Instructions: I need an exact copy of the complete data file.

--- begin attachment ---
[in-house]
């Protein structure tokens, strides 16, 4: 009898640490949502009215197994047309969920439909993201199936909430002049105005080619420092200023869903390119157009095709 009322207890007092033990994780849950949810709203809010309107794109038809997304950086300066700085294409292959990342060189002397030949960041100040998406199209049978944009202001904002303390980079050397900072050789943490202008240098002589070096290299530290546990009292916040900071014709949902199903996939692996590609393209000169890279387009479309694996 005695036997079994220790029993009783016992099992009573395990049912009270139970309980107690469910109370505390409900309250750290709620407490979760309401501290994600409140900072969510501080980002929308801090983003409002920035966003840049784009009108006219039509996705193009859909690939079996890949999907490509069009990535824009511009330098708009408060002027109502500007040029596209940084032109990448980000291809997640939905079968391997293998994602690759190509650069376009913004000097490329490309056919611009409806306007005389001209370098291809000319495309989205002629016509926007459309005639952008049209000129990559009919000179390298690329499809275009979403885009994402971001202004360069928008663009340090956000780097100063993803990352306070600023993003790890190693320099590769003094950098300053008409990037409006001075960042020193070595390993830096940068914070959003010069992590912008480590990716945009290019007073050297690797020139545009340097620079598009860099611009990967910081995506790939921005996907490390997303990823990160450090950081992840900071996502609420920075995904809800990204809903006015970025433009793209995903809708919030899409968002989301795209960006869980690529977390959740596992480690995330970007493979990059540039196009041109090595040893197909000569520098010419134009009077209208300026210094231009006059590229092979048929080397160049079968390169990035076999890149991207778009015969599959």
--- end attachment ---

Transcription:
[in-house]
């Protein structure tokens, strides 16, 4: 009898640490949502009215197994047309969920439909993201199936909430002049105005080619420092200023869903390119157009095709 009322207890007092033990994780849950949810709203809010309107794109038809997304950086300066700085294409292959990342060189002397030949960041100040998406199209049978944009202001904002303390980079050397900072050789943490202008240098002589070096290299530290546990009292916040900071014709949902199903996939692996590609393209000169890279387009479309694996 005695036997079994220790029993009783016992099992009573395990049912009270139970309980107690469910109370505390409900309250750290709620407490979760309401501290994600409140900072969510501080980002929308801090983003409002920035966003840049784009009108006219039509996705193009859909690939079996890949999907490509069009990535824009511009330098708009408060002027109502500007040029596209940084032109990448980000291809997640939905079968391997293998994602690759190509650069376009913004000097490329490309056919611009409806306007005389001209370098291809000319495309989205002629016509926007459309005639952008049209000129990559009919000179390298690329499809275009979403885009994402971001202004360069928008663009340090956000780097100063993803990352306070600023993003790890190693320099590769003094950098300053008409990037409006001075960042020193070595390993830096940068914070959003010069992590912008480590990716945009290019007073050297690797020139545009340097620079598009860099611009990967910081995506790939921005996907490390997303990823990160450090950081992840900071996502609420920075995904809800990204809903006015970025433009793209995903809708919030899409968002989301795209960006869980690529977390959740596992480690995330970007493979990059540039196009041109090595040893197909000569520098010419134009009077209208300026210094231009006059590229092979048929080397160049079968390169990035076999890149991207778009015969599959």